A new study, published in the Journal of Nutrition and Cancer has revealed that eating just one small mushroom a day reduced the risk of breast cancer by 65% in pre-menopausal women.

The findings mark the third time in two years that a large research study has linked mushroom consumption with a much lower risk of breast cancer.

The research conducted by the Republic of Korea National Cancer Center, compared 358 women with breast cancer to a control group of 360 cancer-free women. The study highlighted that those eating the most mushrooms had the least risk of breast cancer. While the protective effect of mushrooms was highest in the pre-menopausal women, a trend towards protection for post-menopausal women was also noted.

Accredited practising dietician and healthy eating specialist Glenn Cardwell said the news was welcomed and supported previous research into the cancer-fighting qualities of mushrooms.

Mr Cardwell explained that a 2009 University of Western Australia study had shown that Chinese women eating an average of just one small mushroom lower their chance of getting breast cancer by two-thirds. In 2008 a study of Korean women showed a strong association between mushroom consumption and lower breast cancer rates in post-menopausal women.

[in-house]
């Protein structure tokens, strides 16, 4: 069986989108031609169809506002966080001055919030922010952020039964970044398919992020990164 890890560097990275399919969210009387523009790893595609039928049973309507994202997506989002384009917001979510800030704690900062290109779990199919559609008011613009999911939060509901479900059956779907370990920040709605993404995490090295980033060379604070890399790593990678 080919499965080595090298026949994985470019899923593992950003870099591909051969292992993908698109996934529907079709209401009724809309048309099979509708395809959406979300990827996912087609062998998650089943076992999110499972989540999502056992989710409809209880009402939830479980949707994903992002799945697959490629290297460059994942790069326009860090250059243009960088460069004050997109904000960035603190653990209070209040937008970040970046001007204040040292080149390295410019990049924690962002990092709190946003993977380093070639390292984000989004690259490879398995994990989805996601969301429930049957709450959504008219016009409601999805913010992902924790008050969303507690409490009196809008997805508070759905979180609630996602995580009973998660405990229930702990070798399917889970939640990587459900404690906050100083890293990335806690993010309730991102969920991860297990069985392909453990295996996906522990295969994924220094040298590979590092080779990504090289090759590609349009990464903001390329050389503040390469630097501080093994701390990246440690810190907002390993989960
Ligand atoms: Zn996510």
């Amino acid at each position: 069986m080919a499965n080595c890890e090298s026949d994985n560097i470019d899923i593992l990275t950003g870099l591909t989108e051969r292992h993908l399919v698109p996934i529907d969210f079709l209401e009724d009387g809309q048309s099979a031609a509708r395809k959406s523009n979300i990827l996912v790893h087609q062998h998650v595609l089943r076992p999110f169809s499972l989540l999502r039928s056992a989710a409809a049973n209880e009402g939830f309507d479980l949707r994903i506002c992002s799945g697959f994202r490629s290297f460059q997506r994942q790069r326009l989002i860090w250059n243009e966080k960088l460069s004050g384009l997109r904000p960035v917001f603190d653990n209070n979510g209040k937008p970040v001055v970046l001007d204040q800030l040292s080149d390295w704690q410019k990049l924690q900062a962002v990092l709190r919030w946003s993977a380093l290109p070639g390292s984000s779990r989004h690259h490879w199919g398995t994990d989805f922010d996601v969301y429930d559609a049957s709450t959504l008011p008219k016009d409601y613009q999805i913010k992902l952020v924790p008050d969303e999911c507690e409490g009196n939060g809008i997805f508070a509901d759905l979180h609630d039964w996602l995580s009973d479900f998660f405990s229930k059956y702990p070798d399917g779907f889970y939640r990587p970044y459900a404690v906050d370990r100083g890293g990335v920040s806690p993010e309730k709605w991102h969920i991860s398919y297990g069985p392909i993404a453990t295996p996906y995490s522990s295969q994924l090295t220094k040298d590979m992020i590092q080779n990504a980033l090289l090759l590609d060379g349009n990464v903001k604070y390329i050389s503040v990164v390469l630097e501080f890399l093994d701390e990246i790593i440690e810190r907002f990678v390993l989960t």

Researchers are conducting further work to determine why the consumption of mushrooms is able to reduce the risk. The growing body of evidence clearly supports the belief that mushrooms have a positive effect on immune function and can help protect women from breast cancer.

Mr Cardwell said previous research had revealed that mushrooms have aromatase inhibitors that can stop or slow the
progression of breast cancer. Similar inhibitors are often included in drug therapy to act directly on aromatase, which is an enzyme involved in the growth of breast cancer cells.

He said there were now three studies that confirm 10 to 15g of mushrooms per day is strongly linked to a much lower risk of breast cancer.

Australians currently only eat an average one mushroom every three days.

“Based on current evidence, there is every reason to believe that Australian women from all backgrounds can gain a protective benefit from regularly eating more mushrooms as part of a balanced diet.”

For further information please contact Glenn Cardwell on (08) 9367 3556 or 0413 806 406.

Release by Chris Rowley – 0415 140 253 or (02) 8005 0329.